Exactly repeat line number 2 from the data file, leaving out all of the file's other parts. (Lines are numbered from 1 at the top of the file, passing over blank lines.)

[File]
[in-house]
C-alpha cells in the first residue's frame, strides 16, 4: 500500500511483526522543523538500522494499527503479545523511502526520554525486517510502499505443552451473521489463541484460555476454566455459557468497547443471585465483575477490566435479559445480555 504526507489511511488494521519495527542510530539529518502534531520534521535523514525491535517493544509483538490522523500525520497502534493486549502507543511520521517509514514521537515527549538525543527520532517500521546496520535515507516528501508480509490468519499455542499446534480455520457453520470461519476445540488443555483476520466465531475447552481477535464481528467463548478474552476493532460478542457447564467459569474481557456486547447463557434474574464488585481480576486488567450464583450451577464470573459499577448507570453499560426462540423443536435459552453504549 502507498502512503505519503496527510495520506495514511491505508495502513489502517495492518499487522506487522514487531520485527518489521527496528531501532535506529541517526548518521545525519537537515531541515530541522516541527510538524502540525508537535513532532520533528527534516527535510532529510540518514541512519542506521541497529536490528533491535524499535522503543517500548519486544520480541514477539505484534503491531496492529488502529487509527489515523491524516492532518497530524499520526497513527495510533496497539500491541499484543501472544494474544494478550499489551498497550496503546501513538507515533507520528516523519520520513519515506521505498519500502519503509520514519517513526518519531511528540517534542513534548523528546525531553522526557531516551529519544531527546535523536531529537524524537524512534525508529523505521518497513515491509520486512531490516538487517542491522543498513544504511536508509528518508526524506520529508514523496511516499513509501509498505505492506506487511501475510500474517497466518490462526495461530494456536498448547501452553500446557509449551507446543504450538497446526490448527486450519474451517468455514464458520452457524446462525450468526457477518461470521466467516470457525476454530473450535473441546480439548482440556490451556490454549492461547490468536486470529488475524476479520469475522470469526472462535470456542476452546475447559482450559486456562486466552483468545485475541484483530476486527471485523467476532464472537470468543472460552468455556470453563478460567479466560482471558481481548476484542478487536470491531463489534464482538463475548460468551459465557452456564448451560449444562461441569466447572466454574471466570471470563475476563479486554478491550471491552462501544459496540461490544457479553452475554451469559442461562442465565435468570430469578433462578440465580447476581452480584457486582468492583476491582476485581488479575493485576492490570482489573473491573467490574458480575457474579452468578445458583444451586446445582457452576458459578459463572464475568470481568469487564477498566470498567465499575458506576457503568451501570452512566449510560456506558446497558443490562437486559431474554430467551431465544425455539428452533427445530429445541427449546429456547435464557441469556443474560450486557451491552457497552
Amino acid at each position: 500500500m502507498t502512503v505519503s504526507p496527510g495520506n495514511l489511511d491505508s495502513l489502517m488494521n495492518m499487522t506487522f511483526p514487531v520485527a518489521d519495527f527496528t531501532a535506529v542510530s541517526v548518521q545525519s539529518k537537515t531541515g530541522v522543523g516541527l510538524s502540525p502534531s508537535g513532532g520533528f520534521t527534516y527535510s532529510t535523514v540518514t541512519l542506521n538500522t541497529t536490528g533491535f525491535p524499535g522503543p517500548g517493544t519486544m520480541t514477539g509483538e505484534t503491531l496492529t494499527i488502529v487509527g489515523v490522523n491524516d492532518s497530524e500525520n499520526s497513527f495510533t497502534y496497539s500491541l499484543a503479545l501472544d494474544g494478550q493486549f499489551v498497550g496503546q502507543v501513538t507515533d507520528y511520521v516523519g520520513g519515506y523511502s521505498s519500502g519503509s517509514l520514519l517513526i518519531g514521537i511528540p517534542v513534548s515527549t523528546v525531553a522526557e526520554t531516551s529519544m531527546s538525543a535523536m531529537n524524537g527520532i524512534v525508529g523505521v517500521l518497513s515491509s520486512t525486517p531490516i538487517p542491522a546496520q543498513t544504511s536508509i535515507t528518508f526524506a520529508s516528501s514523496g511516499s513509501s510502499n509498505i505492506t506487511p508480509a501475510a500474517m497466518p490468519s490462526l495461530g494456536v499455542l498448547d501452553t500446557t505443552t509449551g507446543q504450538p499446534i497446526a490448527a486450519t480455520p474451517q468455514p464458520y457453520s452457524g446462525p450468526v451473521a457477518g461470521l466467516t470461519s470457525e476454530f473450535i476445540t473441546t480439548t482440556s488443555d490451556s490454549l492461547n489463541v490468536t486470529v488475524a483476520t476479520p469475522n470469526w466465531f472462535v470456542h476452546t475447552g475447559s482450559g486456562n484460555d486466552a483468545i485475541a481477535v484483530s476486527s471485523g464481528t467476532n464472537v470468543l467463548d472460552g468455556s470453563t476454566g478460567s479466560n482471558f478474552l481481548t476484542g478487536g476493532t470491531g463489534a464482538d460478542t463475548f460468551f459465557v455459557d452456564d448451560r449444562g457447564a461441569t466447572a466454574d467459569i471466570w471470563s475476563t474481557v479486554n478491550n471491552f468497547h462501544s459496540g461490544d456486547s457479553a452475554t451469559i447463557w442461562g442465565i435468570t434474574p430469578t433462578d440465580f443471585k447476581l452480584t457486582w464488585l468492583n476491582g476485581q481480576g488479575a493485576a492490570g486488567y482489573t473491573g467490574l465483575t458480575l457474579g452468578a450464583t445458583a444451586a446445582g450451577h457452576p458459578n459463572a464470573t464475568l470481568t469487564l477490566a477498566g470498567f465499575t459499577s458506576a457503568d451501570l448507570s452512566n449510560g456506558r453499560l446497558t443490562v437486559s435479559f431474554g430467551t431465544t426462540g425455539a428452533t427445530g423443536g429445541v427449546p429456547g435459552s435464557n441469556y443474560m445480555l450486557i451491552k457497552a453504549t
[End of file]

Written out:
C-alpha cells in the first residue's frame, strides 16, 4: 500500500511483526522543523538500522494499527503479545523511502526520554525486517510502499505443552451473521489463541484460555476454566455459557468497547443471585465483575477490566435479559445480555 504526507489511511488494521519495527542510530539529518502534531520534521535523514525491535517493544509483538490522523500525520497502534493486549502507543511520521517509514514521537515527549538525543527520532517500521546496520535515507516528501508480509490468519499455542499446534480455520457453520470461519476445540488443555483476520466465531475447552481477535464481528467463548478474552476493532460478542457447564467459569474481557456486547447463557434474574464488585481480576486488567450464583450451577464470573459499577448507570453499560426462540423443536435459552453504549 502507498502512503505519503496527510495520506495514511491505508495502513489502517495492518499487522506487522514487531520485527518489521527496528531501532535506529541517526548518521545525519537537515531541515530541522516541527510538524502540525508537535513532532520533528527534516527535510532529510540518514541512519542506521541497529536490528533491535524499535522503543517500548519486544520480541514477539505484534503491531496492529488502529487509527489515523491524516492532518497530524499520526497513527495510533496497539500491541499484543501472544494474544494478550499489551498497550496503546501513538507515533507520528516523519520520513519515506521505498519500502519503509520514519517513526518519531511528540517534542513534548523528546525531553522526557531516551529519544531527546535523536531529537524524537524512534525508529523505521518497513515491509520486512531490516538487517542491522543498513544504511536508509528518508526524506520529508514523496511516499513509501509498505505492506506487511501475510500474517497466518490462526495461530494456536498448547501452553500446557509449551507446543504450538497446526490448527486450519474451517468455514464458520452457524446462525450468526457477518461470521466467516470457525476454530473450535473441546480439548482440556490451556490454549492461547490468536486470529488475524476479520469475522470469526472462535470456542476452546475447559482450559486456562486466552483468545485475541484483530476486527471485523467476532464472537470468543472460552468455556470453563478460567479466560482471558481481548476484542478487536470491531463489534464482538463475548460468551459465557452456564448451560449444562461441569466447572466454574471466570471470563475476563479486554478491550471491552462501544459496540461490544457479553452475554451469559442461562442465565435468570430469578433462578440465580447476581452480584457486582468492583476491582476485581488479575493485576492490570482489573473491573467490574458480575457474579452468578445458583444451586446445582457452576458459578459463572464475568470481568469487564477498566470498567465499575458506576457503568451501570452512566449510560456506558446497558443490562437486559431474554430467551431465544425455539428452533427445530429445541427449546429456547435464557441469556443474560450486557451491552457497552